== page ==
Inspiration strikes in the most unusual ways. Édouard T. Arsenault began to build these incredible bottle houses in 1980. He was 66 at the time and had received a postcard from his daughter of a glass bottle castle in British Columbia. Inspired to create his own bottle house, Édouard began collecting glass bottles from his community in Cap-Egmont, Prince Edward Island, Canada.
The first glass house that Édouard built was a six gabled house. This house has three main sections and measures 20 ft x 14 ft. This house has incredible patterns resulting from the careful selection of bottle colours and sizes. To create the look, Mr. Arsenault cemented between 300-400 bottles per row. This glass bottle house was built over a six month period. Approximately 12,000 bottles and 85 bags of cement were used.
The next glass bottle building that Édouard built was a bottle tavern in 1982. This building is in the shape of a hexagon and uses 8,000 glass bottles. On the bar is a special selection of glass bottles from Édouard’s personal collection. The bottles he collected came mostly from a local restaurant, community dance halls, friends, relatives and neighbours. Whenever Édouard came across a special bottle, he preferred to keep it, rather than use it in his buildings.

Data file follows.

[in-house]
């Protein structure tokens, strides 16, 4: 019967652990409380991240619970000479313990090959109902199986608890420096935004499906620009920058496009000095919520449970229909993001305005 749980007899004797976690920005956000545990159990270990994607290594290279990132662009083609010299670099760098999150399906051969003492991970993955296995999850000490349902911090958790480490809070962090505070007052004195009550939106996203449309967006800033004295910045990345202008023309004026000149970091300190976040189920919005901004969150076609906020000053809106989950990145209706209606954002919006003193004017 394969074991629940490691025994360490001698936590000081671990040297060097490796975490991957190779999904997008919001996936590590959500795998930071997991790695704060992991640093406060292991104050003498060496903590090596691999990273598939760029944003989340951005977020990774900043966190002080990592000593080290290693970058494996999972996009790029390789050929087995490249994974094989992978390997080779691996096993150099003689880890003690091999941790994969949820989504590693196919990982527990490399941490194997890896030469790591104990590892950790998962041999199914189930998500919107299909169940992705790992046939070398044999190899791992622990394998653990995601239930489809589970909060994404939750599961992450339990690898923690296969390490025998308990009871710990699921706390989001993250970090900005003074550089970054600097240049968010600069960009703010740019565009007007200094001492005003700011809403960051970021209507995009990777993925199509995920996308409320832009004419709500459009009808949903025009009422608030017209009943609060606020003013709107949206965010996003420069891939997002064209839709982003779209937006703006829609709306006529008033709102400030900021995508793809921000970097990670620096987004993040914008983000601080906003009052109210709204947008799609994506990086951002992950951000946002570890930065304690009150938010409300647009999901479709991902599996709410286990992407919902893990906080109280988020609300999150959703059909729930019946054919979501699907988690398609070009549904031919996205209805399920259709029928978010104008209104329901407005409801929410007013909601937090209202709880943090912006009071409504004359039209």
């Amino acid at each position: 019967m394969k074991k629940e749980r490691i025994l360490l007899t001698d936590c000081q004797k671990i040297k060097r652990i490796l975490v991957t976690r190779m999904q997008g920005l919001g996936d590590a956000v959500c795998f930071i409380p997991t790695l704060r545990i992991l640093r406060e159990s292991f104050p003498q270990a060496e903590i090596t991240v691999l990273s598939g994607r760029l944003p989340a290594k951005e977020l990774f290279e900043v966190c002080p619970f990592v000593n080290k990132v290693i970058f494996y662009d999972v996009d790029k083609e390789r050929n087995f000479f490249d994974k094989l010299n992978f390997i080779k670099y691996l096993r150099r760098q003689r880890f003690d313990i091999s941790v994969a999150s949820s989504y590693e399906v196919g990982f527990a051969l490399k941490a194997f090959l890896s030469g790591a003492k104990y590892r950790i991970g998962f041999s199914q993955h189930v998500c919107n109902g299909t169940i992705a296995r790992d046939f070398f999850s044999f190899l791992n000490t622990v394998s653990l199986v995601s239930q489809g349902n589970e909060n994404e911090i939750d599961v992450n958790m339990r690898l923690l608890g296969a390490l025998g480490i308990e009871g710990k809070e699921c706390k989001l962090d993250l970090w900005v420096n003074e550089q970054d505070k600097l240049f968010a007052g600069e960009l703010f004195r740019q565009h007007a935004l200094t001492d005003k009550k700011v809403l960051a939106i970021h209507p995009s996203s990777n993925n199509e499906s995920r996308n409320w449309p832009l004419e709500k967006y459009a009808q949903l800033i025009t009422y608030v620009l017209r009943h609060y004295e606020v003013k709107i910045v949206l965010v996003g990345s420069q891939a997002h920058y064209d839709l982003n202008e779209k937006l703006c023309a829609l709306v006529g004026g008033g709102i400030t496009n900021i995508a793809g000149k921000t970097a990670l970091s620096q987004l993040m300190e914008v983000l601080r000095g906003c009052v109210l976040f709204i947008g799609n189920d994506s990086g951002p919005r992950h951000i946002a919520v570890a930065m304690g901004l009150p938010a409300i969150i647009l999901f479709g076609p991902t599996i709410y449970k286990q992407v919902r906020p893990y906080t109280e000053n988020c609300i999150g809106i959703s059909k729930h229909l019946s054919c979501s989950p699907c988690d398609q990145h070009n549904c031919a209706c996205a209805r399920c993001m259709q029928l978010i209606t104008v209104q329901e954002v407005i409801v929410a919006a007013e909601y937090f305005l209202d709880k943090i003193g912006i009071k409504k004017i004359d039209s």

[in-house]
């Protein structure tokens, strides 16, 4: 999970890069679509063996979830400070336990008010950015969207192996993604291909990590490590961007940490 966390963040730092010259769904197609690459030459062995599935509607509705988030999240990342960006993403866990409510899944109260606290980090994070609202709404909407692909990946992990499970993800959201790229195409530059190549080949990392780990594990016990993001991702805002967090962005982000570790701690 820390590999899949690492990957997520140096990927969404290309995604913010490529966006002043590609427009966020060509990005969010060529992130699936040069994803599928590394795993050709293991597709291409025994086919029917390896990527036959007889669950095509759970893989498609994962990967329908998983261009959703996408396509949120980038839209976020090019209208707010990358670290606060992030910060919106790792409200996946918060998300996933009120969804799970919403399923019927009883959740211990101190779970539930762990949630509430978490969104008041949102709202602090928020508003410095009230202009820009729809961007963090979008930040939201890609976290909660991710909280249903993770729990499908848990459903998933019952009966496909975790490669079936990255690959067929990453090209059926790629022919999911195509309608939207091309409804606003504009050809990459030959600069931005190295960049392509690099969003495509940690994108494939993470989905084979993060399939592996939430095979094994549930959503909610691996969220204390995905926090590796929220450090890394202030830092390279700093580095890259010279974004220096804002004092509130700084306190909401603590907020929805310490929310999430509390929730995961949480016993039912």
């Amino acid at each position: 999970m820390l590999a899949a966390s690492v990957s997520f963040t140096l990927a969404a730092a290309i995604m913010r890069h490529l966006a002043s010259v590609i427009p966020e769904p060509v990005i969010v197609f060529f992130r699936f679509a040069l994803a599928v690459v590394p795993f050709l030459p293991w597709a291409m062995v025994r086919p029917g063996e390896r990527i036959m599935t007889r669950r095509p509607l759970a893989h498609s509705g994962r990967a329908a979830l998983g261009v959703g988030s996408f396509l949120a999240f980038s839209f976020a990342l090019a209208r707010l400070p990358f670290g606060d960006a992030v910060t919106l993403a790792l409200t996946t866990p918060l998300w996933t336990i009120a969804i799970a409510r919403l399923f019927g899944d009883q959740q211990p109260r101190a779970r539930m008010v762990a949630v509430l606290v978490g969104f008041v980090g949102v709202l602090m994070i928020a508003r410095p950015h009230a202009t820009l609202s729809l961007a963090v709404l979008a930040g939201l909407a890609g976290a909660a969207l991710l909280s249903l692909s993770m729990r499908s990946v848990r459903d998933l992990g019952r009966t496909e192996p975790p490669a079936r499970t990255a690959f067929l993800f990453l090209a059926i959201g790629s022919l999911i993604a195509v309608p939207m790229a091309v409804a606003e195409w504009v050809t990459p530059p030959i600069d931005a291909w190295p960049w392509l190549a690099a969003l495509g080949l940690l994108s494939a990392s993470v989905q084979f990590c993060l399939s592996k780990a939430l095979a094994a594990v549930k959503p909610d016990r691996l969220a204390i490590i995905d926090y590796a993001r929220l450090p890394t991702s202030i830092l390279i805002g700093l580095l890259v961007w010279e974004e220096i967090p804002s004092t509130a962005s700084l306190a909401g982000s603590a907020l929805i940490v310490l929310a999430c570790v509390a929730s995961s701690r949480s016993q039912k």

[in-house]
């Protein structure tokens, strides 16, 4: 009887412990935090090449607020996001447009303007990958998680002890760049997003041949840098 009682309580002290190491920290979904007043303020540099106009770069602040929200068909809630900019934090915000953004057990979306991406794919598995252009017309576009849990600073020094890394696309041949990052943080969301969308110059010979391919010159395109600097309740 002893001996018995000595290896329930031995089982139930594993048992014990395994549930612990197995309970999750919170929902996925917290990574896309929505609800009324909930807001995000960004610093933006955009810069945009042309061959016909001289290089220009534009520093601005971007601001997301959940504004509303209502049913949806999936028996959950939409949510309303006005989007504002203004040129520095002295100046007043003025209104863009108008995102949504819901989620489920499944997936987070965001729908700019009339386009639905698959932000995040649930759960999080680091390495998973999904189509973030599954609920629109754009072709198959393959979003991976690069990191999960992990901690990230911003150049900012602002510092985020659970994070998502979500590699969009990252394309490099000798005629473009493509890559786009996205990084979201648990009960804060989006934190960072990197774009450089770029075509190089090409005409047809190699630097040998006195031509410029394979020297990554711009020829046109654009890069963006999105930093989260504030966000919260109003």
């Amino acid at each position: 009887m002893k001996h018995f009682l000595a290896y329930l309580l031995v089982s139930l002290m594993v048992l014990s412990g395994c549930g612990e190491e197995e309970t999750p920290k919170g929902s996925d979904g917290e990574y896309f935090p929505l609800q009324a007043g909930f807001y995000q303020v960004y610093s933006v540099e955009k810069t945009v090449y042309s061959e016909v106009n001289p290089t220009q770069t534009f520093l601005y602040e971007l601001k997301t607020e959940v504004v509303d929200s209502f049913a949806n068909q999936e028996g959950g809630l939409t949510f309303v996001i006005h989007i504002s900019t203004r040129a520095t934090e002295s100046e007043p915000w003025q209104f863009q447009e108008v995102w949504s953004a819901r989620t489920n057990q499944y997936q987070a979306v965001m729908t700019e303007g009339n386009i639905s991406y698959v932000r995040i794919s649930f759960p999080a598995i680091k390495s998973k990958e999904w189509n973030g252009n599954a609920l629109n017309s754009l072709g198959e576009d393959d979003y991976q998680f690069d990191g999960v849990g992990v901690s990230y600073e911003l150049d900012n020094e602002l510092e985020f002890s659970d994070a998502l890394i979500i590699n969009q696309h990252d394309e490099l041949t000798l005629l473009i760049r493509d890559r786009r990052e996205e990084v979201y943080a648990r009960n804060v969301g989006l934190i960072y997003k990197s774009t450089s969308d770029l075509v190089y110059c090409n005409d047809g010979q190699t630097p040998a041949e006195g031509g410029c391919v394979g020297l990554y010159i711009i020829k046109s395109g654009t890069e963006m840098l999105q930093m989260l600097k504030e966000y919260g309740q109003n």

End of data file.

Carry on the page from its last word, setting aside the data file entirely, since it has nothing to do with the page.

The third bottle building is a chapel. This is an amazing space complete with bottle pews and an altar. Mr. Arsenault began work on this bottle chapel in 1983. Sadly he passed away before it was complete. He had intended to make the steeples higher. Regardless, this chapel is a work of art. At sunset, the glass bottles behind the altar are illuminated and a symphony of colours streams in.
Mr. Arsenault was also an avid gardener. In his retirement he designed the flower beds and placed the stonework. He also planted the gorgeous trees on the property.
Together the 3 fantasy-like bottle buildings upcycle over 30,000 glass bottles. They have been included in ‘Ripley’s Believe It or Not’ and ‘1000 Places to See Before You die’. Be sure to check them out if you are ever in Prince Edward Island.
Read more original article Upcyclethat